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Child Poverty

Volume 600: debated on Thursday 15 October 2015

19. What recent assessment she has made of the effect on equality of the Government’s policies on child poverty. (901574)

The Government are committed to governing as a one nation Government and achieving true social justice, which is why we want to tackle the root causes of poverty and improve the life chances of all children. Our proposals in the Welfare Reform and Work Bill introduce new measures of worklessness and of educational attainment, which will make the biggest difference to disadvantaged children now and in the future.

Does the Minister agree that the Government’s rebranding of the child poverty commission as a social mobility commission represents a damaging shift in emphasis? The most vulnerable children will be disadvantaged by this change in tack and by a lack of focus on the equality of outcomes for children living in poverty.

No, I do not agree with the hon. Lady because this Government’s approach is working. The number of children on relative low incomes has fallen by 300,000 since 2010, and the number of children who grow up in workless households is also at a record low. If she wants to focus on outcomes, I encourage her to focus—as we do, particularly in education—on the outcomes of all children. The gap between the advantaged and the disadvantaged has narrowed since 2010.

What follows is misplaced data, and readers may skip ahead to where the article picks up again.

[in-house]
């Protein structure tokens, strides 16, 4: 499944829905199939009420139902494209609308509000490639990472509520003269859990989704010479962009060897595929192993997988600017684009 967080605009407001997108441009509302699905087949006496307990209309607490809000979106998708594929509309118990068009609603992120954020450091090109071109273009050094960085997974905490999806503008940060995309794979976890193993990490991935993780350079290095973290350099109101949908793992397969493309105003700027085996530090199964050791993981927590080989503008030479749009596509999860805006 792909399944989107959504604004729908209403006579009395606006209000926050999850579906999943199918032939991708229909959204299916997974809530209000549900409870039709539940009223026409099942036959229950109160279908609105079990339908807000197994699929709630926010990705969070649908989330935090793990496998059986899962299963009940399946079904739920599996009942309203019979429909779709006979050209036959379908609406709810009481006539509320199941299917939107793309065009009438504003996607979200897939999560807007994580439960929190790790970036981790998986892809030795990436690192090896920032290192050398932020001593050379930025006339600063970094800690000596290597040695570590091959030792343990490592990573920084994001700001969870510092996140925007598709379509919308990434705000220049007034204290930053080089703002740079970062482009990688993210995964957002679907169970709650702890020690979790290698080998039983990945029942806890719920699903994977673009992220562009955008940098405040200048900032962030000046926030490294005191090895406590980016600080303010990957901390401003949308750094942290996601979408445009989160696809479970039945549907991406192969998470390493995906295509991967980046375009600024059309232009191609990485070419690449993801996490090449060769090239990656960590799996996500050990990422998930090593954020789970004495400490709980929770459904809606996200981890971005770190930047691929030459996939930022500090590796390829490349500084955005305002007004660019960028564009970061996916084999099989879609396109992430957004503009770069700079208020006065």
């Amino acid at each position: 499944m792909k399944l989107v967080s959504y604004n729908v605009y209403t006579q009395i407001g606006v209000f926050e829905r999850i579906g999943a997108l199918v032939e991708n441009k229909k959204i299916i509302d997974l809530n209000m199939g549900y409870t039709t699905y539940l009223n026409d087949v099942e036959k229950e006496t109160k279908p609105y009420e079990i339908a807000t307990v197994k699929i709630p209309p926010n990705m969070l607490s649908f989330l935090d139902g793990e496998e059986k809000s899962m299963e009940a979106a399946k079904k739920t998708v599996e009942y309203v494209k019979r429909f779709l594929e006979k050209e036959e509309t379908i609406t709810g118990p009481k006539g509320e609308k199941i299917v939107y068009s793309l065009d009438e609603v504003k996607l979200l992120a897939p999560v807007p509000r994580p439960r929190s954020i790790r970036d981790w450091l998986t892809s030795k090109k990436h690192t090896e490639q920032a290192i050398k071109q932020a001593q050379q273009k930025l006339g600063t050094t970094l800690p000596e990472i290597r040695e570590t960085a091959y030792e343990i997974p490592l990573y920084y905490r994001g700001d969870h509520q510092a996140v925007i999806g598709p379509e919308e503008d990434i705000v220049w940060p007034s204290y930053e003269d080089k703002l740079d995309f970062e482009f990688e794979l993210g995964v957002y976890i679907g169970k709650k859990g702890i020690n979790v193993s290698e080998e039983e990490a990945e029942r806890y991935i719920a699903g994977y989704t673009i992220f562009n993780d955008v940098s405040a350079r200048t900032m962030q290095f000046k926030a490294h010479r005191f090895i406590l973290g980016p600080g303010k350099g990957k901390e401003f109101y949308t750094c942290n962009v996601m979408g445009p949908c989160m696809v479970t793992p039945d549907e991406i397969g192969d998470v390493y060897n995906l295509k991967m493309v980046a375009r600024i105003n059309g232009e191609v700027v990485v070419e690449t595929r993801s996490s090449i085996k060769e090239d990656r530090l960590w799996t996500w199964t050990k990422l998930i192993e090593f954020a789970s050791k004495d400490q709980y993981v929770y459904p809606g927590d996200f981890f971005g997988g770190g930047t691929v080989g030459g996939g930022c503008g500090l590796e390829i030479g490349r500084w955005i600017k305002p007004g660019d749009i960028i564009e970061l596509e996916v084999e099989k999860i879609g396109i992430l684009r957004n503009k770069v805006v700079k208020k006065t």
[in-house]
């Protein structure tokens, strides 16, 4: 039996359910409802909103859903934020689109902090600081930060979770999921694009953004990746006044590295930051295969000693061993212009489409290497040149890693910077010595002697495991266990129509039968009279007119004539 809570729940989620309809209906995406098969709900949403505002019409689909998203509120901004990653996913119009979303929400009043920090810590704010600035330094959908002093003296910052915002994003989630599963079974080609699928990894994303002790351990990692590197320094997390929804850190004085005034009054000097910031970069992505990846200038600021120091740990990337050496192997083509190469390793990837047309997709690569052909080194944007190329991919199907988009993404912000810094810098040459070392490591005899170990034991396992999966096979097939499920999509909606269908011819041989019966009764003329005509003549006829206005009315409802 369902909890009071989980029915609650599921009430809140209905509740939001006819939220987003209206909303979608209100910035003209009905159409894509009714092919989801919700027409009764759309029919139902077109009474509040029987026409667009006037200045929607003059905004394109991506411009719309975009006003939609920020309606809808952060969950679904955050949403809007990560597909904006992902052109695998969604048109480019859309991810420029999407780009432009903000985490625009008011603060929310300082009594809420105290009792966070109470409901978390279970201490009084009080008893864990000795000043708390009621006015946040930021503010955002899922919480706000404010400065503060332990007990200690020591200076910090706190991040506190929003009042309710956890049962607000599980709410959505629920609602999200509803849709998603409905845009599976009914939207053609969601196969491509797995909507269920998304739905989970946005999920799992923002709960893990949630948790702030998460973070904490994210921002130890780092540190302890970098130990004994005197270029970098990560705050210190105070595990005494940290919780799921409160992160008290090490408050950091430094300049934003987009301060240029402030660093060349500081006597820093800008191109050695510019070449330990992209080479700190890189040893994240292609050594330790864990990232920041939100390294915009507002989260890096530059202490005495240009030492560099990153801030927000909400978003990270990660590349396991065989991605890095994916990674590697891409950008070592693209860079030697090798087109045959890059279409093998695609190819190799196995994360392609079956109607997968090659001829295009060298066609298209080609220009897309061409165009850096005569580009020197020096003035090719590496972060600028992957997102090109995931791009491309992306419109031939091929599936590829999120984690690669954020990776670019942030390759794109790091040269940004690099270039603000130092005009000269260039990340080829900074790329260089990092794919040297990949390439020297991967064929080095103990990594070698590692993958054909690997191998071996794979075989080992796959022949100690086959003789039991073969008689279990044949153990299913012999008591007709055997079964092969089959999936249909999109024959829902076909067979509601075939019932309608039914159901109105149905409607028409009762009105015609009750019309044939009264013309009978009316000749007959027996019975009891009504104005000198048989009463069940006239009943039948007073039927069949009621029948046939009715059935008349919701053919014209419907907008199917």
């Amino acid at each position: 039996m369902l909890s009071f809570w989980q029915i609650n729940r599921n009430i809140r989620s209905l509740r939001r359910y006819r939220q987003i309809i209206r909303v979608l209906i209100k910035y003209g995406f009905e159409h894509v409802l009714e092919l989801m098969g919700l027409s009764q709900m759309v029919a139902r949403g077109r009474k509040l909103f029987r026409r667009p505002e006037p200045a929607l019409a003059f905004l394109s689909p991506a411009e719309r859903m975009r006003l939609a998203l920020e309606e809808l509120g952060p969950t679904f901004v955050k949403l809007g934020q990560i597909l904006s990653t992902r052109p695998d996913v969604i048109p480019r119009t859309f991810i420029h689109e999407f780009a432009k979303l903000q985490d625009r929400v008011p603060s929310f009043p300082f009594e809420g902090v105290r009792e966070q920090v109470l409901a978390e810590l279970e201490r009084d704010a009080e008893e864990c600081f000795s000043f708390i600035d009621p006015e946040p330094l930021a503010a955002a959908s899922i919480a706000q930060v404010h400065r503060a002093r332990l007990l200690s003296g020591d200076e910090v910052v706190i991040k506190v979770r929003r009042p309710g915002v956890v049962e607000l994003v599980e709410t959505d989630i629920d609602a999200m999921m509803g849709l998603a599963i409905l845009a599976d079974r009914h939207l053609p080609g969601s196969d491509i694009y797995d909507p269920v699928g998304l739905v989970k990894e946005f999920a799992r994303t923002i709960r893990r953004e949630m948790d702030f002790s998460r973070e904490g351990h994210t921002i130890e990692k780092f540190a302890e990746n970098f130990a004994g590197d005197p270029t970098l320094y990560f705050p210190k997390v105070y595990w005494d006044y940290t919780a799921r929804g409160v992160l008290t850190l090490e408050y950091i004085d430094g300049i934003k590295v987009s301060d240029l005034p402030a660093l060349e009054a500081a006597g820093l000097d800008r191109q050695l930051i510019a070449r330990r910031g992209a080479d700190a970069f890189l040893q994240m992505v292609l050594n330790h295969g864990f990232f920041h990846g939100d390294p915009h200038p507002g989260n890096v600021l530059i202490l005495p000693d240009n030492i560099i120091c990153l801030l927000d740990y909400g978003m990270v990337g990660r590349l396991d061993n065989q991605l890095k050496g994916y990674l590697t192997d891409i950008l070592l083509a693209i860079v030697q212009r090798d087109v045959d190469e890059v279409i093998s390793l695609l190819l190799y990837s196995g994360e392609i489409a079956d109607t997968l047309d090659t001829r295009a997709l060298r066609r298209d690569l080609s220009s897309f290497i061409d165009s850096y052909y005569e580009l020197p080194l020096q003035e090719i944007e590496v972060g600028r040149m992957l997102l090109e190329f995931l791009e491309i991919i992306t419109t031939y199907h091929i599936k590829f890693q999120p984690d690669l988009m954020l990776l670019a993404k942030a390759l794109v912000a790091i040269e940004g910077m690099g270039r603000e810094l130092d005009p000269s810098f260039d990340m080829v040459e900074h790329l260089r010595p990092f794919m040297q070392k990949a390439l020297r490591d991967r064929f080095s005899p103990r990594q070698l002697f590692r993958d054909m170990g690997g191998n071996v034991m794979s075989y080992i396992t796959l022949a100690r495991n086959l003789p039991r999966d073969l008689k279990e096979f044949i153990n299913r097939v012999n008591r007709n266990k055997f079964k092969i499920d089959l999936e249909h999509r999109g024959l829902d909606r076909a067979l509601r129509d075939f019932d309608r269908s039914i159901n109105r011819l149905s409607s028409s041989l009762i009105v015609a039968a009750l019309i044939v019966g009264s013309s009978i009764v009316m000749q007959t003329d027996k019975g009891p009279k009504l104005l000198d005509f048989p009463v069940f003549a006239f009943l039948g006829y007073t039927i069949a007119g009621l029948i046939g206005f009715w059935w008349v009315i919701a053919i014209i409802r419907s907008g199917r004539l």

Does the Minister agree that one of the best ways to reduce child poverty is to get into work families that do not have a breadwinner? Is that not exactly what this Government have been doing so successfully?

My hon. Friend is absolutely right that work is absolutely the best way out of poverty. Of course, yesterday’s employment numbers showed strong employment growth, including the fact that there are now over 920,000 more women in work in this country than in 2010.